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Zygmunt Bauman’s Liquid Times – A Summary

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Zygmunt Bauman is one of the world’s leading sociologists. He is particularly interested in how the west’s increasing obsession with ‘individualism’ actually prevents the individual from being free in any meaningful sense of the word.

In  ‘Liquid Times (2007), Bauman argues that there are a number of negative consequences of globalisation such as the generation of surplus people who have no where to go in a world that is full; of increasingly visible inequalities as the rich and the poor come to live closer together; and of a world in which it is increasingly difficult for communities and nations to provide collective security.

According to Bauman, the ultimate cause of negative globalisation is due to the fact that the owners of Capital are invisible and shifting, having the power to invest locally without making commitments, and even to ignore international law if they deem it in their interests. The global elite are globally mobile, they are not stuck in one place, and they are free to move on if there are better investment opportunities elsewhere. The elite are seen as creating an unstable world as they move from place to place, seeking to maximise their profits. Meanwhile, the experience of ‘negative globabalisation’ for the rest of us who are ‘doomed to be local’ is one of increasing anxiety, fear, and suspicion, which derive from living in an unstable and unpredictable world over which we have no control, and we are compelled to develop strategies to counter the unstable, unjust, unequal and ‘risky’ and ‘dangerous’ world that the forever shifting elite leave in their wake.

The strategies adopted depend on the specific experience of negative globalisation, but they nearly always involve putting up barriers to protect us from ‘dangerous others’, or they involve escaping from a world that is perceived as no longer worth living in.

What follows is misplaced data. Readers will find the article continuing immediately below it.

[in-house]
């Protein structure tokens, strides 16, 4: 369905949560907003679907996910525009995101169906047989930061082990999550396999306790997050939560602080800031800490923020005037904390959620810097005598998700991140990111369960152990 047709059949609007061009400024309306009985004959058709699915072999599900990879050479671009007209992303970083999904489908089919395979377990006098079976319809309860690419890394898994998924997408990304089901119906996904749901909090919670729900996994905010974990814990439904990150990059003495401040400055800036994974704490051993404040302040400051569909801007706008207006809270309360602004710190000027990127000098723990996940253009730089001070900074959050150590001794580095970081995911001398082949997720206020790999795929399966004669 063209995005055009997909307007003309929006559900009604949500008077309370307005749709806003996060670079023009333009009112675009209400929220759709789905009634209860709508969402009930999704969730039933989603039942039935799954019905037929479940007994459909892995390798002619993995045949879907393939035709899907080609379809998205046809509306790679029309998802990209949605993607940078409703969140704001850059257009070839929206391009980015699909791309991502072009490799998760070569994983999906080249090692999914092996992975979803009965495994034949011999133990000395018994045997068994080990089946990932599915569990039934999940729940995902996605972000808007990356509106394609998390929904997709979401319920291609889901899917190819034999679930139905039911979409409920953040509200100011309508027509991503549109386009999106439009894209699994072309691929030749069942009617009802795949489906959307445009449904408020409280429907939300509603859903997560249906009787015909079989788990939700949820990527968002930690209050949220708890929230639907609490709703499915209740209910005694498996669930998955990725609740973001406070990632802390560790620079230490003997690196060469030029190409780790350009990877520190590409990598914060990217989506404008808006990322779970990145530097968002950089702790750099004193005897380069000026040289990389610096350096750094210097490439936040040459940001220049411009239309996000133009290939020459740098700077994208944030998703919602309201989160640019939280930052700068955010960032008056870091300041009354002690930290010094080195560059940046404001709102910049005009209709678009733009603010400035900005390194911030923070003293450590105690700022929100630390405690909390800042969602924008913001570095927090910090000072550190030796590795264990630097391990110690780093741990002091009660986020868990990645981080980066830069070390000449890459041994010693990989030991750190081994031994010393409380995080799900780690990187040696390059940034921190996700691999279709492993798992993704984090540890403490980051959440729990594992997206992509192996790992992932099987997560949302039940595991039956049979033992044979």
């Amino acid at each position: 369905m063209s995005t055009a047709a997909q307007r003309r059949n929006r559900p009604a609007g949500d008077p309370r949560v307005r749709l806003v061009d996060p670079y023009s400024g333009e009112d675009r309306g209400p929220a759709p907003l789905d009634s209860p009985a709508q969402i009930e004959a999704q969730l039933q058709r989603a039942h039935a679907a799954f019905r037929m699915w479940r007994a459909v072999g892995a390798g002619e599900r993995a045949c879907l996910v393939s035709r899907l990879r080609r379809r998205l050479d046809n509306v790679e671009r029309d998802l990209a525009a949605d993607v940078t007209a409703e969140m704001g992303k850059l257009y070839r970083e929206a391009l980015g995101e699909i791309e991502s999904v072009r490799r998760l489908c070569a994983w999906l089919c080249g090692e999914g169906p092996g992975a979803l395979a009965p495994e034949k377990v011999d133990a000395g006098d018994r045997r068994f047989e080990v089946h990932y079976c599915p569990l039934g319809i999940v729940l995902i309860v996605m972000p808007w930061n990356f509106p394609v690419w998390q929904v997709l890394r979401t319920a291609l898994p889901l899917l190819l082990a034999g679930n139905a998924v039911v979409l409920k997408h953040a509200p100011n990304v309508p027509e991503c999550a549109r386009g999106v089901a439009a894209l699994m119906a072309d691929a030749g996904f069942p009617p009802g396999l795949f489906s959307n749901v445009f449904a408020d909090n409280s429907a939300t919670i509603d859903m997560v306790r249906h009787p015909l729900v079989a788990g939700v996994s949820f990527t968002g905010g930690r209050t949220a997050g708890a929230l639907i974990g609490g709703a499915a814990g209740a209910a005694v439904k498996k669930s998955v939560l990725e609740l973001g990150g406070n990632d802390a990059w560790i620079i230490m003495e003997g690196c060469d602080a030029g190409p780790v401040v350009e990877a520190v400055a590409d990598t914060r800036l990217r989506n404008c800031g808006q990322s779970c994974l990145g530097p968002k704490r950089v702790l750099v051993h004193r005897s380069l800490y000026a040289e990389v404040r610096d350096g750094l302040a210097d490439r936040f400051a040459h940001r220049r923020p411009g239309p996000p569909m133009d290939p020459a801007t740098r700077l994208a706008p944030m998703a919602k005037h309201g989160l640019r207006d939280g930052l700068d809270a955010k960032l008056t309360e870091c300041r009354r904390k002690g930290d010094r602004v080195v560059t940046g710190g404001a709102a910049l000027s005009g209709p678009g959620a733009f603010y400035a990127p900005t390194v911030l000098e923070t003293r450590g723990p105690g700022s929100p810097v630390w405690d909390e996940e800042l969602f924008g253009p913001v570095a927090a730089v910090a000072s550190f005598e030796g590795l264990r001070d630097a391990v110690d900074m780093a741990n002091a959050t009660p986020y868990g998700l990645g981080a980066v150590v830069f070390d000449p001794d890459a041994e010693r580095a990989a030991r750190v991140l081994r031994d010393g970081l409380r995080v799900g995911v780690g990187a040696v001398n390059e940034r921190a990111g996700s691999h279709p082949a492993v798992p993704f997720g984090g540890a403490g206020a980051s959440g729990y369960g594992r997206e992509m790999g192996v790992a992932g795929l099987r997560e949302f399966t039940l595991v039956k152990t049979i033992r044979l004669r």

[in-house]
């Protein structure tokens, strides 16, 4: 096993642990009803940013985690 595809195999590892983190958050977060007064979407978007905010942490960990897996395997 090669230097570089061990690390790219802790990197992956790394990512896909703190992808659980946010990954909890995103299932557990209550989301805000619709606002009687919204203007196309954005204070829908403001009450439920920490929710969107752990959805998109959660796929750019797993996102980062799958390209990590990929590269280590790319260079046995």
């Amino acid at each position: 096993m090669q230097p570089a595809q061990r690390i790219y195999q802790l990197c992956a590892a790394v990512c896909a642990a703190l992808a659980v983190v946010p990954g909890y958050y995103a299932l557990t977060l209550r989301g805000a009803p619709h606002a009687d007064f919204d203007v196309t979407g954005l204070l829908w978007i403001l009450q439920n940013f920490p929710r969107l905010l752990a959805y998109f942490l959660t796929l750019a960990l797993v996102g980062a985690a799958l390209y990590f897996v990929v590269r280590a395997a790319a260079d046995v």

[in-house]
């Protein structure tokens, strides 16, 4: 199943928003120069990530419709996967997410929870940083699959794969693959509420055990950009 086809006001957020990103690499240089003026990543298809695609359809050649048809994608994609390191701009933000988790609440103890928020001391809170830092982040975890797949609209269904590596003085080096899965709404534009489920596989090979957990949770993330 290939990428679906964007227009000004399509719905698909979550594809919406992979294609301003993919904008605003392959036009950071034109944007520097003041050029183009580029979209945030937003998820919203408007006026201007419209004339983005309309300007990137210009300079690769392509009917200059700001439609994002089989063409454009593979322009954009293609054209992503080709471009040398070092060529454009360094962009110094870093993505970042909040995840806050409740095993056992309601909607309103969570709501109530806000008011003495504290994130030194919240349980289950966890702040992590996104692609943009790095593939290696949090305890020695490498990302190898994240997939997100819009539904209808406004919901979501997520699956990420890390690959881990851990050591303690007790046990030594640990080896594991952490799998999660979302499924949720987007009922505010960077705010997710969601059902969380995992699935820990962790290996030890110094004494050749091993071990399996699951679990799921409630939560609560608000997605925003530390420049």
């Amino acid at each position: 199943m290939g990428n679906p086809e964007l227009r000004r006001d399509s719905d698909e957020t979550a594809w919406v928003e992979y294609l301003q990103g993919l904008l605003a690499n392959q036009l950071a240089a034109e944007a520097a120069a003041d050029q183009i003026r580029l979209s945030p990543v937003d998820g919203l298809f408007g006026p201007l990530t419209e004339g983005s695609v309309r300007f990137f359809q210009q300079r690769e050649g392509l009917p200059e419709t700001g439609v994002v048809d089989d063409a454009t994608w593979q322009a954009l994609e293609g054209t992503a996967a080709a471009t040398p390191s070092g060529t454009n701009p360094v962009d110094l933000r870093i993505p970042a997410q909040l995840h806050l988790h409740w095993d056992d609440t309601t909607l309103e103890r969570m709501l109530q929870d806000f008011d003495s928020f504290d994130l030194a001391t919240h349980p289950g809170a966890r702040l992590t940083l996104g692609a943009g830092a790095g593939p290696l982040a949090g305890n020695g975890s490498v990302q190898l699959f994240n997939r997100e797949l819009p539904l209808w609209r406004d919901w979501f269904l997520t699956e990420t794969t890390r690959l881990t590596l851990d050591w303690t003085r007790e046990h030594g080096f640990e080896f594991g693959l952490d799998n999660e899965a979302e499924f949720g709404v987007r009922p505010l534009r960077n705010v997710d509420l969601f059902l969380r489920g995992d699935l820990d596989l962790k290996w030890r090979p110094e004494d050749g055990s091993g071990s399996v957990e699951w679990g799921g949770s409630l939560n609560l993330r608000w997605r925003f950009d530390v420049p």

Those that ‘run away’ include everyone from refugees fleeing a war torn country to the millions of people in the West who continually reinvent themselves selves through seeking out new life experiences rather than rooting their identities in involvement in local and national institutions.

‘Barrier strategies’ include the emergence of fortress Europe to keep refugees out; the development of gated communities and the move towards zero tolerance policing policies in many cities.

For Bauman, these strategies are always ineffective, because they do no address the root cause of our anxiety, which is the fact that our national and local institutions can no longer provide us with security in the wake of instabilities brought on by advanced global capitalism. Instead, these strategies end up increasing the amount of anxiety and fear and segregation and eventually serve to justify our paranoia.

The remainder of this article looks at three elements of ‘negative globalisation’: The generation of surplus people; Increasingly visible inequalities; and the undermining of national and local institutions.

Surplus people

 Bauman argues that ‘When the elite purse their goals, the poor pay the price’, seeing the instabilities and inequalities caused by global capitalism as creating the conditions that can lead to ethnic nationalisms, religious fanaticisms, increased civil wars, violence, organised crime and terrorism, all of which do not respect national boundaries. As a result, there is a new ‘global frontier land’ occupied by refugees, guerrilla armies, bandit gangs and drug traffickers.

Focussing on refuges, Bauman points out that they are outside law altogether because they have no state of their own, but neither are they part of the state to which they have fled.  He points out that many Palestinians, for example, have lived in ‘temporary’ refugee camps for more than a decade, but these camps have no formal existence and don’t even appear on any maps of the regions in which they are situated. To make matters worse, refugees often have no idea of when their refugee status will end, and hence Bauman argues that they exist in a ‘permanent temporary state’ which he calls the ‘nowhere land of non humanity’.